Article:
20th September 2017 geri

Independence

Independence; freedom from outside control or support, the state of being independent. I’m four years having mobility problems, and only now, because I’m affected, realize the value independence has in our lives. In my opinion, the system fails so many people to be independent by not helping them to help themselves. The term “independent living” is thrown around so frivolously by those in control of the system. But being independent should not mean having personal assistant’s or chaperones to wash your dishes or to push you from place to place, to access buildings, navigate shopping centres or stay with you in the shower. This mentality creates little expectation that a person with a disability will live independently or establish a household of their own. It should mean providing accessible homes, correctly-fitting wheel chairs and essential everyday equipment

It is amazing the difference independent mobility can make to someone, giving them the ability to do what they want, and go where they need. Wheelchairs are not luxuries – they are essential for disabled people to move safely both in and out of the house, get to work and education, and to live their lives as independently as possible. The right wheelchair can help someone to stay healthy and well, while the wrong wheelchair can result in unnecessary discomfort and pain whilst creating isolation and suffering. My first wheel chair was almost three inches in seat width too wide leaving me in constant discomfort and providing my body with little structural support. I waited for almost a year for funding from the government to get a new, adequate chair which never came resulting in my family, friends and neighbours  fundraising to buy one for 6,000euro for me. I was assessed by the HSE as “not in need” of a wheelchair as I was sitting in one at the time; it didn’t matter that it was uncomfortable causing me chronic neck strain or not remotely functionally just if I was sitting down or not. Their decisions are based on assessments of individuals clinical needs and goals with non-transparencies as to who qualifies. At the end of the day how can you rate one person’s pain more important than another’s.

The cost of not getting the right wheelchair is significant. It could keep a young person out of school or someone out of work. A pressure sore (from an ill-fitting wheelchair) costs tens of thousands to fix. It is especially important for children to get the wheelchair they need, particularly as they grow and their needs change. Families shouldn’t have to resort to charities or fundraising for such a basic right. The situation leaves thousands of families with five-figure bills for expensive but essential equipment. The threshold for deciding someone needs a chair varies from place to place. Many people also face huge delays in getting urgent equipment; when with the right equipment, promptly provided, you can be a normal, contributing member of society.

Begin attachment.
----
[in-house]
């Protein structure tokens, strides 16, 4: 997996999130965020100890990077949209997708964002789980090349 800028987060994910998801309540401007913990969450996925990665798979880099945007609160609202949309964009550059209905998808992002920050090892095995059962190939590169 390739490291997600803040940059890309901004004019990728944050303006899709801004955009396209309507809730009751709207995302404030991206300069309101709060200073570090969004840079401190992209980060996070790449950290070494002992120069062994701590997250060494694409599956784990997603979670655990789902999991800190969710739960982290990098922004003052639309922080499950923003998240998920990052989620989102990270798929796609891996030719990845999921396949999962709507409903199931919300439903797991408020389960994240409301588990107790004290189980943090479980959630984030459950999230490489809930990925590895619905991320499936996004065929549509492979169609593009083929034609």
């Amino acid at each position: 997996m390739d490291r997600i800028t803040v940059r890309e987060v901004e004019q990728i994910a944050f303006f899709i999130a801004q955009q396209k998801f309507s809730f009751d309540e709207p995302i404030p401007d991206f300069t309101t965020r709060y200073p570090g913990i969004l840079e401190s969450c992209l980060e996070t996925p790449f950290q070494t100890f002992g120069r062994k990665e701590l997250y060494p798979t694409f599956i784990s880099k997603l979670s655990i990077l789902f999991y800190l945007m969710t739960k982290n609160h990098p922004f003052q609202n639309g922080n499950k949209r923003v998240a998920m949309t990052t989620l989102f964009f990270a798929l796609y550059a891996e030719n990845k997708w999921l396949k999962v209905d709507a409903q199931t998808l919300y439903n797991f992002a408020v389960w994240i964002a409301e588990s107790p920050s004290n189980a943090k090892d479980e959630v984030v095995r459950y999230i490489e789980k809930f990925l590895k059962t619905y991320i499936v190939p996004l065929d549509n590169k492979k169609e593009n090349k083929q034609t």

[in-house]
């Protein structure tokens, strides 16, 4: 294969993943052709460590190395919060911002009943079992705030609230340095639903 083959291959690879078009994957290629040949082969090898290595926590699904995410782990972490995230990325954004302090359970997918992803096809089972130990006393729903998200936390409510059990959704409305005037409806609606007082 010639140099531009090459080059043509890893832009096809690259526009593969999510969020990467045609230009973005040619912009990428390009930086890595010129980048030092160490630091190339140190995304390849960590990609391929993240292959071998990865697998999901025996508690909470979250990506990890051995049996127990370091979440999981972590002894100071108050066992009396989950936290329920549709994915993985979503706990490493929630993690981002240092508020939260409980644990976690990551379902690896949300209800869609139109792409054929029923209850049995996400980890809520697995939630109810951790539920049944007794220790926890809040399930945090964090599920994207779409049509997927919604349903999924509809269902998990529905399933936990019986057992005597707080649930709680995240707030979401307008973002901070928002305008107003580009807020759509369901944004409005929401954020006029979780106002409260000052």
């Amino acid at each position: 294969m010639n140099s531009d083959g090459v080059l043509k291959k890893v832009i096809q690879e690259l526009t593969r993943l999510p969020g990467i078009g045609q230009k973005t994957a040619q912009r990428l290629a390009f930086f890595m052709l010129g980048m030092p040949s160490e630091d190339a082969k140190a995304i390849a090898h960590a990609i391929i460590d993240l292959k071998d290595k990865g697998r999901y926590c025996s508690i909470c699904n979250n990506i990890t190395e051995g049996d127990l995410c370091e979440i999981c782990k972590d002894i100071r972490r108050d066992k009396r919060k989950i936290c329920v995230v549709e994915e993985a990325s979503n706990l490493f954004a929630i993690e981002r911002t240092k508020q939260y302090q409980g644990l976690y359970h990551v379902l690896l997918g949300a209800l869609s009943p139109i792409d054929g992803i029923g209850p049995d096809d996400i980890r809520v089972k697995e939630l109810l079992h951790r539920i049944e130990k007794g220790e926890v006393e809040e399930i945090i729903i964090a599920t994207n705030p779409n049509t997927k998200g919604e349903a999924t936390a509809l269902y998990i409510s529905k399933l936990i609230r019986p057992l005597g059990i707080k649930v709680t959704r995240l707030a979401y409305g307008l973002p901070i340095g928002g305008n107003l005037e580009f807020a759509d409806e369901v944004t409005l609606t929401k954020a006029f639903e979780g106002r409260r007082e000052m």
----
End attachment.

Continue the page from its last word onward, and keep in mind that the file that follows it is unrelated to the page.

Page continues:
The right equipment is the difference between being independent or dependent. Every morning, for one and a half years, I was sitting in an immobile shower chair due to health and safety policies imposed by the HSE which deemed me using a self-propelling shower chair as unsafe despite pushing a manual wheelchair every-day. I had to wait a further six months to be assessed until I was deemed eligible for a self-governing, self-propelling shower chair. I spent €6,500 on a specialized battery pack which allows me more independence. The battery pack allows me to get out of the house on my own or down town.

Red maxi

I suggest instead of paying for extra career hours or waiting to fix pressure sores or neck strain the government should start at the route of the problem and provide the right wheelchair and essential equipment to enable disabled people to get out and about, go to work, and live independent lives. Regular review clinics and assessments should be provided to people using the equipment and help them advance as their needs change and not keeping many disabled people forever in the status of dependent child. We’ve made great strides in this country over disability awareness, now we need more education in what it is like to not be able to do something unless someone else helps you.

 

geri

I am a C6 spinal cord injured lady three years post injury and I am living alone, working and doing day to day tasks with minimal assistance. This site is to offer friendly advice and support to newly injured spinal cord people and their families. From issues of exercise, transferring, personal grooming, clothes etc and showing ways of relearning day to day tasks we took for granted in the past. I will also provide links to products and services that I have found useful to my progress. Spinal cord injuries are so unique to each individual so remember what works for one person may not work for someone else but feel free to comment if you know about something that may have helped you in regaining some of your independence. Currently, I am a Masters in Research NUIG Graduate tutoring Health Science and Physiology students. Research area is Neuroscience. I also hold a first class honours degree in Physiology from NUIG with twelve years experience in quality standard adherence, GMP and GLP and two years experience working in a global healthcare organization. I have a problem solving mind focused on quality with proven team working skills. Please note: I am not a medic and you should always consult your GP or consultant first before trying anything suggested on this website. All SCI's are different and what works for me may not necessarily work for everyone, depending on different health issues.

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